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April 02, 2003

Back in the real world....

SARS might trigger a world-wide recession! Well, well.... FuturePundit, as always, is keeping an eye on the bug (also, see here & here).

As far as I'm concerned, no hand-shaking & touching public surfaces for me-and at least if it goes airborne it will probably be less virulent.

Update: Details on the Chinese government incompetance & cover-up.

Posted by razib at 08:58 PM

I think that we are witnessing a global realignment. The post-industrial US is about to lose its global dominance and the US dollar will lose value against other currencies.

The US just provoked a war at the behest of Israel and the Zionist lobby a week or so ago (Let's be real; There are no other beneficiaries.), incurring the hatred and suspicion from most of the world. It remains to be seen if America can even win the war against Iraq. After 1000 casualties the US public will get cold feet. If Sadam reaches that magic number he might be in the clear.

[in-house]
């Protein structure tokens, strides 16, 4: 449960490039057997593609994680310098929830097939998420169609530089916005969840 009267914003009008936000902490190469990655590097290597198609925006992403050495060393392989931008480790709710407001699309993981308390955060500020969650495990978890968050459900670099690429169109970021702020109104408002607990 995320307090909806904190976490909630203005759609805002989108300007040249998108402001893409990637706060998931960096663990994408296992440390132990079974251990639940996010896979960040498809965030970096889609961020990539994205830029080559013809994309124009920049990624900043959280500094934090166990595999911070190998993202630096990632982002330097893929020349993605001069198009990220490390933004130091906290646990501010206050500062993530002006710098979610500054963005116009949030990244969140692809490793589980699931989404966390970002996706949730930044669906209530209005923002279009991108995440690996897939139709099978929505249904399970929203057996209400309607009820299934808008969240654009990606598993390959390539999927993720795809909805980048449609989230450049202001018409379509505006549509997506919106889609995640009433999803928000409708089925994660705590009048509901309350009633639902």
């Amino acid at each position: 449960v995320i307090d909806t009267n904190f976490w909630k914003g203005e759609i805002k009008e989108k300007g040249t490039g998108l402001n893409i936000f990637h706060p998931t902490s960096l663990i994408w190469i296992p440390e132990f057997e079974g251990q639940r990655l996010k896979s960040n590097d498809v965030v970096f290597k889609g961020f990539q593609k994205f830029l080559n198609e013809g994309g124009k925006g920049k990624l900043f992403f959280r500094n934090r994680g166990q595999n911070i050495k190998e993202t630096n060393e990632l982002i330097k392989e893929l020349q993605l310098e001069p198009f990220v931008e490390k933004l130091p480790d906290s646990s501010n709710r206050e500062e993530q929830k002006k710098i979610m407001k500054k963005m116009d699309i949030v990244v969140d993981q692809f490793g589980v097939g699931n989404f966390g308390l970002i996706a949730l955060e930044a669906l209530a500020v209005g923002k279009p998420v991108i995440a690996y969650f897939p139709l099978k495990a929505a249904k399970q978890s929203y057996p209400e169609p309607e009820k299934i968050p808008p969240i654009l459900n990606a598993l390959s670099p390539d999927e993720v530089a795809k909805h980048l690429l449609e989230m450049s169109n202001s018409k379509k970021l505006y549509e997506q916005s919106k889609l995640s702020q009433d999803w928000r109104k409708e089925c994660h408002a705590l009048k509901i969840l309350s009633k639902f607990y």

Posted by: Sporon at April 2, 2003 11:03 PM

If you read the last month of Brad Delong, there are lots and lots of reasons for a global recession. Japan and Europe have been stagnant for some times, it turns out that China was never the growth engine it seemed (cooked books, as I understand), and the US is losing traction.

When you say "trigger", that vaguely assumes that without the trigger the event wouldn't have happened. This sounds to me as if they're preparing their cover story and scapegoat for when the event happens. At a certain point, practically anything can trigger certain kinds of event. The wrong team winning the NCAA, for example.

Posted by: zizka at April 3, 2003 10:17 AM

I talked to Paul Ewald about SARS a couple of days ago. Evolution tends to favor milder strains of respiratory bugs, but it takes time. A new virulent strain may spread a long way before moderating.
The simnplst guide is history: what has happened, can happen. So you want to look at the 1918 flu epidemic, the English Sweat epidemics, etc.

Posted by: gcochran at April 5, 2003 07:41 AM